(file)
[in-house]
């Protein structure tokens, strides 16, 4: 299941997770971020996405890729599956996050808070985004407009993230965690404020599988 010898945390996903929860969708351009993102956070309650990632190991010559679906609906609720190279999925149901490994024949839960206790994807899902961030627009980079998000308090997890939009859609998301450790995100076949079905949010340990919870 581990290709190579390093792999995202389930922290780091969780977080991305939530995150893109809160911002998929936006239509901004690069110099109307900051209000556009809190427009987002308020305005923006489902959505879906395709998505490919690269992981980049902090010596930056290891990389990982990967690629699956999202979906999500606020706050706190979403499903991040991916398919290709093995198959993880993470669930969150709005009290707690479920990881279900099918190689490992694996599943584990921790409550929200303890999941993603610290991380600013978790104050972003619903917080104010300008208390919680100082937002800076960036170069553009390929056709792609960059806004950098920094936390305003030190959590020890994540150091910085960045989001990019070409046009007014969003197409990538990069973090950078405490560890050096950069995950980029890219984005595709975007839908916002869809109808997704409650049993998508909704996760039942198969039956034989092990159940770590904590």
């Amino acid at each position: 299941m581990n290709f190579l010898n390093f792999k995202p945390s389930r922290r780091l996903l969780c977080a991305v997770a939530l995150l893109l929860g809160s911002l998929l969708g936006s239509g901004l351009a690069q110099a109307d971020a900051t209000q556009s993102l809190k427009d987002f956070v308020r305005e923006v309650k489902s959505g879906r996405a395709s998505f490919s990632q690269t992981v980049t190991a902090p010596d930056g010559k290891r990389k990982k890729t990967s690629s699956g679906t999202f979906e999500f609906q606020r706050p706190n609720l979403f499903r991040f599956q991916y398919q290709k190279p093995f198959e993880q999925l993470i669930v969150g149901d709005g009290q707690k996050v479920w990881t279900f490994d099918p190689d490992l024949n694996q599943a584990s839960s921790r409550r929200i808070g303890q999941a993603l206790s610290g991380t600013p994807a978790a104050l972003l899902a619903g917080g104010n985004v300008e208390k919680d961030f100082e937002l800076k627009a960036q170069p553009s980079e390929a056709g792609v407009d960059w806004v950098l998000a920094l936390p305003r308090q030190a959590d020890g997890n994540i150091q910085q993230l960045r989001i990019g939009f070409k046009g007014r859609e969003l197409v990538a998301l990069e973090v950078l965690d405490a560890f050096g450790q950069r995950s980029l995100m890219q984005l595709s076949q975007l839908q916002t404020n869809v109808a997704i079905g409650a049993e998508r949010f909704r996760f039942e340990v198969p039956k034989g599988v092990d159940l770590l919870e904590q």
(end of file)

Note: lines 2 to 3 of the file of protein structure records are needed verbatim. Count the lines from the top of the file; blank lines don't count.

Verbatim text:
């Protein structure tokens, strides 16, 4: 299941997770971020996405890729599956996050808070985004407009993230965690404020599988 010898945390996903929860969708351009993102956070309650990632190991010559679906609906609720190279999925149901490994024949839960206790994807899902961030627009980079998000308090997890939009859609998301450790995100076949079905949010340990919870 581990290709190579390093792999995202389930922290780091969780977080991305939530995150893109809160911002998929936006239509901004690069110099109307900051209000556009809190427009987002308020305005923006489902959505879906395709998505490919690269992981980049902090010596930056290891990389990982990967690629699956999202979906999500606020706050706190979403499903991040991916398919290709093995198959993880993470669930969150709005009290707690479920990881279900099918190689490992694996599943584990921790409550929200303890999941993603610290991380600013978790104050972003619903917080104010300008208390919680100082937002800076960036170069553009390929056709792609960059806004950098920094936390305003030190959590020890994540150091910085960045989001990019070409046009007014969003197409990538990069973090950078405490560890050096950069995950980029890219984005595709975007839908916002869809109808997704409650049993998508909704996760039942198969039956034989092990159940770590904590």
């Amino acid at each position: 299941m581990n290709f190579l010898n390093f792999k995202p945390s389930r922290r780091l996903l969780c977080a991305v997770a939530l995150l893109l929860g809160s911002l998929l969708g936006s239509g901004l351009a690069q110099a109307d971020a900051t209000q556009s993102l809190k427009d987002f956070v308020r305005e923006v309650k489902s959505g879906r996405a395709s998505f490919s990632q690269t992981v980049t190991a902090p010596d930056g010559k290891r990389k990982k890729t990967s690629s699956g679906t999202f979906e999500f609906q606020r706050p706190n609720l979403f499903r991040f599956q991916y398919q290709k190279p093995f198959e993880q999925l993470i669930v969150g149901d709005g009290q707690k996050v479920w990881t279900f490994d099918p190689d490992l024949n694996q599943a584990s839960s921790r409550r929200i808070g303890q999941a993603l206790s610290g991380t600013p994807a978790a104050l972003l899902a619903g917080g104010n985004v300008e208390k919680d961030f100082e937002l800076k627009a960036q170069p553009s980079e390929a056709g792609v407009d960059w806004v950098l998000a920094l936390p305003r308090q030190a959590d020890g997890n994540i150091q910085q993230l960045r989001i990019g939009f070409k046009g007014r859609e969003l197409v990538a998301l990069e973090v950078l965690d405490a560890f050096g450790q950069r995950s980029l995100m890219q984005l595709s076949q975007l839908q916002t404020n869809v109808a997704i079905g409650a049993e998508r949010f909704r996760f039942e340990v198969p039956k034989g599988v092990d159940l770590l919870e904590q």